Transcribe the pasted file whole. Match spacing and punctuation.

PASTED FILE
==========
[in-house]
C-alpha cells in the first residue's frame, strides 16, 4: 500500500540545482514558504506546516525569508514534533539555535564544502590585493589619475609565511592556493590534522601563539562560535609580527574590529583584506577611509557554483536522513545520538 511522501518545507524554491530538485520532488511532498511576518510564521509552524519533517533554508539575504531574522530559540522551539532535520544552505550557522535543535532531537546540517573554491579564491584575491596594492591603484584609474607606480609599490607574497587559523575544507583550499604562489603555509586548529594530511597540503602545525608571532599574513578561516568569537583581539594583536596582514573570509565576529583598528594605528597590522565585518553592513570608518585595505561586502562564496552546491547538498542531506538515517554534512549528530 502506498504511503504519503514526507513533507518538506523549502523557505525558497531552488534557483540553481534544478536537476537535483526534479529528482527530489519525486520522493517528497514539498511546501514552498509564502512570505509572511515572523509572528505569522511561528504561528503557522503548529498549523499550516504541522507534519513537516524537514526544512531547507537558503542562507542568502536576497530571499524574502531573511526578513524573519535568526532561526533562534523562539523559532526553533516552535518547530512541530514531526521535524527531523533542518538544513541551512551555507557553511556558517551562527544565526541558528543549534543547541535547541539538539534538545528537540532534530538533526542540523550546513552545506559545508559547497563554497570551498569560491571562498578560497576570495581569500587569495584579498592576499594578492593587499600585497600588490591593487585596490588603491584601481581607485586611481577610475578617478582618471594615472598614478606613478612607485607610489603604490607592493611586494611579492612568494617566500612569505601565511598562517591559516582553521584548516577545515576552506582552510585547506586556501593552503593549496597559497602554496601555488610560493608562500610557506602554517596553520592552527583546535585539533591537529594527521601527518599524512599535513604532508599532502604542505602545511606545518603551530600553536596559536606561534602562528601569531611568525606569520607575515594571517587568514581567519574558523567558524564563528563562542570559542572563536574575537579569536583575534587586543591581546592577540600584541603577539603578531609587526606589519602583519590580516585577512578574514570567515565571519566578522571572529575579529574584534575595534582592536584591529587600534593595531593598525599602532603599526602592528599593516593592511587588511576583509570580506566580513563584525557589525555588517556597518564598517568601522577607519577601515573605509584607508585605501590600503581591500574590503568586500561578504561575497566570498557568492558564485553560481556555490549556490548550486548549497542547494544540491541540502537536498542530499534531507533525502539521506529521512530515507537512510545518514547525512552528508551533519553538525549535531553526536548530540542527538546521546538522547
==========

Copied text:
[in-house]
C-alpha cells in the first residue's frame, strides 16, 4: 500500500540545482514558504506546516525569508514534533539555535564544502590585493589619475609565511592556493590534522601563539562560535609580527574590529583584506577611509557554483536522513545520538 511522501518545507524554491530538485520532488511532498511576518510564521509552524519533517533554508539575504531574522530559540522551539532535520544552505550557522535543535532531537546540517573554491579564491584575491596594492591603484584609474607606480609599490607574497587559523575544507583550499604562489603555509586548529594530511597540503602545525608571532599574513578561516568569537583581539594583536596582514573570509565576529583598528594605528597590522565585518553592513570608518585595505561586502562564496552546491547538498542531506538515517554534512549528530 502506498504511503504519503514526507513533507518538506523549502523557505525558497531552488534557483540553481534544478536537476537535483526534479529528482527530489519525486520522493517528497514539498511546501514552498509564502512570505509572511515572523509572528505569522511561528504561528503557522503548529498549523499550516504541522507534519513537516524537514526544512531547507537558503542562507542568502536576497530571499524574502531573511526578513524573519535568526532561526533562534523562539523559532526553533516552535518547530512541530514531526521535524527531523533542518538544513541551512551555507557553511556558517551562527544565526541558528543549534543547541535547541539538539534538545528537540532534530538533526542540523550546513552545506559545508559547497563554497570551498569560491571562498578560497576570495581569500587569495584579498592576499594578492593587499600585497600588490591593487585596490588603491584601481581607485586611481577610475578617478582618471594615472598614478606613478612607485607610489603604490607592493611586494611579492612568494617566500612569505601565511598562517591559516582553521584548516577545515576552506582552510585547506586556501593552503593549496597559497602554496601555488610560493608562500610557506602554517596553520592552527583546535585539533591537529594527521601527518599524512599535513604532508599532502604542505602545511606545518603551530600553536596559536606561534602562528601569531611568525606569520607575515594571517587568514581567519574558523567558524564563528563562542570559542572563536574575537579569536583575534587586543591581546592577540600584541603577539603578531609587526606589519602583519590580516585577512578574514570567515565571519566578522571572529575579529574584534575595534582592536584591529587600534593595531593598525599602532603599526602592528599593516593592511587588511576583509570580506566580513563584525557589525555588517556597518564598517568601522577607519577601515573605509584607508585605501590600503581591500574590503568586500561578504561575497566570498557568492558564485553560481556555490549556490548550486548549497542547494544540491541540502537536498542530499534531507533525502539521506529521512530515507537512510545518514547525512552528508551533519553538525549535531553526536548530540542527538546521546538522547